"The Week," a news weekly, reports on a new study suggesting that the Earth's magnetic field may disappear in maybe 500 years. This, it says, might allow more solar radiation to reach the surface of the Earth, harming life and eventually making us look like Mars.
Turns out that this finding isn't new. Looking online, you can find reports on the same thing going back to a story in the New York Times in 2003. Apparently scientists have known for a long time that the magnetic field routinely weakens and then reverses every few hundred thousand years. And most of the reports say that this should not disrupt life all that much, though if it happened now it would cause havoc in communications.
Five hundred years is a long time. So nobody seems to be losing sleep over the magnetic field now, or the chance that it may flip or disappear. Still, if you want something to worry about, other than climate change or your heat bills this coming winter, here's something you can put on your list.
And speaking of the climate and the weather, it's 50 degrees in the mid-valley this morning, pretty chilly for a ride on your bike. But worth the effort still. (hh)
Benton County voters got their general election ballots a couple of days early because the Salem Post Office jumped the gun.
I learned this after reporting Thursday night that for me, the election was over. How come, a kind reader asked by email. She didn't even have her ballot yet. So how come I got mine?
Jill Van Buren, the elections supervisor for Benton County, says the county took its ballots to the Salem PO with instructions to deliver them starting Saturday. Instead, they were delivered Thursday. The county elections office had to hustle to get its ballot drop boxes ready. The flaps on the boxes are not usually opened until the day the ballots are to be delivered.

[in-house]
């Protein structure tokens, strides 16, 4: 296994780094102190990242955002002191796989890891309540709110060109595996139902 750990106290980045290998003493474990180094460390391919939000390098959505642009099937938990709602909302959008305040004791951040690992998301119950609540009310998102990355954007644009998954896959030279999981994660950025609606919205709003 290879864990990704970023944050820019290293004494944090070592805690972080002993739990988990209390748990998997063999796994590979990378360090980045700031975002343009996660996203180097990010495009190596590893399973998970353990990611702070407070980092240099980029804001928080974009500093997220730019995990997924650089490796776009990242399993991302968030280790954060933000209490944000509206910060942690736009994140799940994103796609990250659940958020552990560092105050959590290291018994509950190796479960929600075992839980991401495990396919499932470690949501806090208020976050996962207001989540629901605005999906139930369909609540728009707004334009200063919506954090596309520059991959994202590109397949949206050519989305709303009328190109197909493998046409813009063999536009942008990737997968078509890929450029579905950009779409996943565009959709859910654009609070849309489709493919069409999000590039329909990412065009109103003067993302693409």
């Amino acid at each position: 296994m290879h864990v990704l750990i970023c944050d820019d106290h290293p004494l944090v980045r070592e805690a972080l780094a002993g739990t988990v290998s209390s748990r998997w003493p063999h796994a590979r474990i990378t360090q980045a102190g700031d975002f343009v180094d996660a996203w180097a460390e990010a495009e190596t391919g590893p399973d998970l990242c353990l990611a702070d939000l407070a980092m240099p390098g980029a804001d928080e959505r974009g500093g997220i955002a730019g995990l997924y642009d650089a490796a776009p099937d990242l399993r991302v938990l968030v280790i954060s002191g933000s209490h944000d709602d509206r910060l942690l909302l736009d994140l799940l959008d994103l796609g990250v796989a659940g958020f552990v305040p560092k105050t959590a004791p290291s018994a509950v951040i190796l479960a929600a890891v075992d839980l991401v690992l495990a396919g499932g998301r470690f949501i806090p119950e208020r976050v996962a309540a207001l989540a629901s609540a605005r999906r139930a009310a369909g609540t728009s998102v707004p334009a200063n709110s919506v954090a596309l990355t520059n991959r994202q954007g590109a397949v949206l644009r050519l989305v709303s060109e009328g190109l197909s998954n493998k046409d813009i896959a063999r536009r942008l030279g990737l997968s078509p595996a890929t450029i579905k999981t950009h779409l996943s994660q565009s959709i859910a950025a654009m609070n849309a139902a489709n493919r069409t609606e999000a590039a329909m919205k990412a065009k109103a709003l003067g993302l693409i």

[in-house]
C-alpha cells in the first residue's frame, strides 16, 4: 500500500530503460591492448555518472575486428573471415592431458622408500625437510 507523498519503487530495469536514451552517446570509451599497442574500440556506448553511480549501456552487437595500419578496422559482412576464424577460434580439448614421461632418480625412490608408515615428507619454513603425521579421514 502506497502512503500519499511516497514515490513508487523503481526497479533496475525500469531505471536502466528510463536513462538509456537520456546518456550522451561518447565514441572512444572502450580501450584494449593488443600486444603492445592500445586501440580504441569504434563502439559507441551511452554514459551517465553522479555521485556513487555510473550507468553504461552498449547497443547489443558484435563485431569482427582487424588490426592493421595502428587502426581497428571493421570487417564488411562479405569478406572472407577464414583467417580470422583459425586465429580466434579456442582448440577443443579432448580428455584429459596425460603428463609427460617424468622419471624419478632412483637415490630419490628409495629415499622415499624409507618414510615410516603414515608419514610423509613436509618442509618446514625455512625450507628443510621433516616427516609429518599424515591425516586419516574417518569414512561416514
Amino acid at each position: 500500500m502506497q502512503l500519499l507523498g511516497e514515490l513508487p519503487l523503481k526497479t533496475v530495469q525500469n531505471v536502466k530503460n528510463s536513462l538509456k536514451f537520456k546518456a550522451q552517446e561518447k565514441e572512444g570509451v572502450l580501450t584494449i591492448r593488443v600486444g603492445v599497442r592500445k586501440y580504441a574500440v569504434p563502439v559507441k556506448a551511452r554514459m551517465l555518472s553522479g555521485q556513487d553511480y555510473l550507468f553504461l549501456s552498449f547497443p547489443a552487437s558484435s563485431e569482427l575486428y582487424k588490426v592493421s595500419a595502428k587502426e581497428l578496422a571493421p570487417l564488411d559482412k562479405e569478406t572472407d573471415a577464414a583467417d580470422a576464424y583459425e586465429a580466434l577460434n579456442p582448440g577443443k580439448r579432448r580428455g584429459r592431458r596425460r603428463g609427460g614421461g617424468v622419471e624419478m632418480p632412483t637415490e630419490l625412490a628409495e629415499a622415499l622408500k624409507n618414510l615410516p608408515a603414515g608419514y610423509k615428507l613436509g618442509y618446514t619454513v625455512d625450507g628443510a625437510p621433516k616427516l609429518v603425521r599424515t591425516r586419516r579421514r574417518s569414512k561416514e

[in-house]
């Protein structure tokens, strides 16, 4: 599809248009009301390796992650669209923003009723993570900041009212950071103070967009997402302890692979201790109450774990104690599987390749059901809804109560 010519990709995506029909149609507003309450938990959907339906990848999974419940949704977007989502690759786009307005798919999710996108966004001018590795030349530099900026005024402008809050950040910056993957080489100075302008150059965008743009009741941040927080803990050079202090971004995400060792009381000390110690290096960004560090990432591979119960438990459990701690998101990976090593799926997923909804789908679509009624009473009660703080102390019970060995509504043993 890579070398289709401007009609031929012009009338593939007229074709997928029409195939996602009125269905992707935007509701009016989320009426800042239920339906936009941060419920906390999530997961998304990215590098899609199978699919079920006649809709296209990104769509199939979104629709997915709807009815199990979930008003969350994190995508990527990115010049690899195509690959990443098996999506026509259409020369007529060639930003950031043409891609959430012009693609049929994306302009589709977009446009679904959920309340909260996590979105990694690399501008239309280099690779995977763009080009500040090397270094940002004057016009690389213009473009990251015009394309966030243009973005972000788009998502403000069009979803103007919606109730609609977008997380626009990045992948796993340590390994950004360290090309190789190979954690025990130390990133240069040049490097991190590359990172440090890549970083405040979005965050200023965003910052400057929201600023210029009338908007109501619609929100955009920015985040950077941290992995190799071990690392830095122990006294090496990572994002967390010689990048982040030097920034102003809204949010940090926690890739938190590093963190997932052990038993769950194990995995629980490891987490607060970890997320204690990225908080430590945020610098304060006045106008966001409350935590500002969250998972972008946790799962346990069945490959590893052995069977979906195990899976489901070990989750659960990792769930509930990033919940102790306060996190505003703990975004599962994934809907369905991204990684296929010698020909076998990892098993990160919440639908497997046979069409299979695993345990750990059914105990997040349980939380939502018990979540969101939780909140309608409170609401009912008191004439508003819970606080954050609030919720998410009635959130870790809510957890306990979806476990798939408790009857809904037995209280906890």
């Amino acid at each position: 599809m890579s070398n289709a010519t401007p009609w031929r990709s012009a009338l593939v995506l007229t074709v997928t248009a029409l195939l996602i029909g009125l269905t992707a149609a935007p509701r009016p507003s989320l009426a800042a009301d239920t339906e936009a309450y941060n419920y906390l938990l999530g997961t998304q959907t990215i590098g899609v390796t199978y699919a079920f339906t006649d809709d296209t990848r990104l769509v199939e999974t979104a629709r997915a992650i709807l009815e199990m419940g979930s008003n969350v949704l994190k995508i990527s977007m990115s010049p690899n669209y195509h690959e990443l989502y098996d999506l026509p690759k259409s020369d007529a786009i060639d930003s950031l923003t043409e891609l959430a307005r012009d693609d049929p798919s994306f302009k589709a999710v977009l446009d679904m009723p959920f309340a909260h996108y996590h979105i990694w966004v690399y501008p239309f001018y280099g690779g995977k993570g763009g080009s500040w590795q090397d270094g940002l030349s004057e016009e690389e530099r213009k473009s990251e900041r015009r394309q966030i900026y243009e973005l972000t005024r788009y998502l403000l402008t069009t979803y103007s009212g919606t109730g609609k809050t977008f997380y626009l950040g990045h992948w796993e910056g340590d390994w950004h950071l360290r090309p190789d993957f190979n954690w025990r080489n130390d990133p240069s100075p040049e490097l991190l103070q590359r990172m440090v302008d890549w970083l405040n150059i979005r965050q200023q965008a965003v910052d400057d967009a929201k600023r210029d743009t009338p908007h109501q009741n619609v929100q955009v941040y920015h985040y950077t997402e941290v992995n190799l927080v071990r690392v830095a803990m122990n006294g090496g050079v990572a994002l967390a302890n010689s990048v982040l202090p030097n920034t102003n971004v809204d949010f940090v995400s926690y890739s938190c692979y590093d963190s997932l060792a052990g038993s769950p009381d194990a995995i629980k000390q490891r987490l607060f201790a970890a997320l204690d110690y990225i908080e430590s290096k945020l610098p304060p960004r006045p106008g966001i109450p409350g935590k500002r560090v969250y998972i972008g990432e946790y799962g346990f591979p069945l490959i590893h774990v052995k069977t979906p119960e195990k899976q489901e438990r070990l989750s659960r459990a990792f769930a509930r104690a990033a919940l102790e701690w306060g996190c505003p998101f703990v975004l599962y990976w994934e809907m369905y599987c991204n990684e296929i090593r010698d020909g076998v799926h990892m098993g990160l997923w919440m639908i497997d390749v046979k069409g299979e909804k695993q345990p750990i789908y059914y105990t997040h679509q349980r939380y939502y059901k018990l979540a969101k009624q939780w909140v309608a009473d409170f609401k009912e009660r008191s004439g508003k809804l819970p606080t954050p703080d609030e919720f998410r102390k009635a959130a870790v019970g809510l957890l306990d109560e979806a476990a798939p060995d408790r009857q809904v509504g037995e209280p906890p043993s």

In Linn County, the county clerk's website says the first day to mail ballots is today, Oct. 19. Elections supervisor Derrick Sterling didn't mention whether any had been delivered to voters early.
Jill Van Buren says that by taking boxes of ballots to the Salem PO, the regional distribution center, the counties get a break on the price of mailing.
It's ready to go
My election is over. As far as I'm concerned, the candidates and the campaign committees can stop now. They can quit running TV ads. They can quit calling. My ballot has been filled out. It's been stuck in its "secrecy" envelope and sealed, and it's ready to be dropped in the nearest drop county box. (That's at Ray's Food Store in the North Albany Village shopping center, in case you were wondering.)
Actually, the campaigners could have quit a long time ago as far as I'm concerned. I don't need campaigns to know what I want in public policy. Or whom I want to hold public office. For all I care, the candidates could announce their intentions before the filing date and then sit back, or go about their regular business. They would not have to spend a dime to impress me or to win me over. I'm guessing there are many citizens like me in this regard. They know what they are for and what they are against. They don't need to be persuaded. They don't need to be bought.
Trouble is that we don't usually decide elections. No, in our closely divided country, elections are decided by the undecided. These are the people who can be persuaded. The ones who form an impression because of ads they see on TV. The ones impressed by signs on people's lawns.
So if you don't like millions of dollars being spent on campaigns, if you think our politics is polluted by cash, don't blame me. Don't blame citizens who pay attention and know what they want. No, the blame for expensive campaigns falls on that small number among us who can easily be swayed. (hh)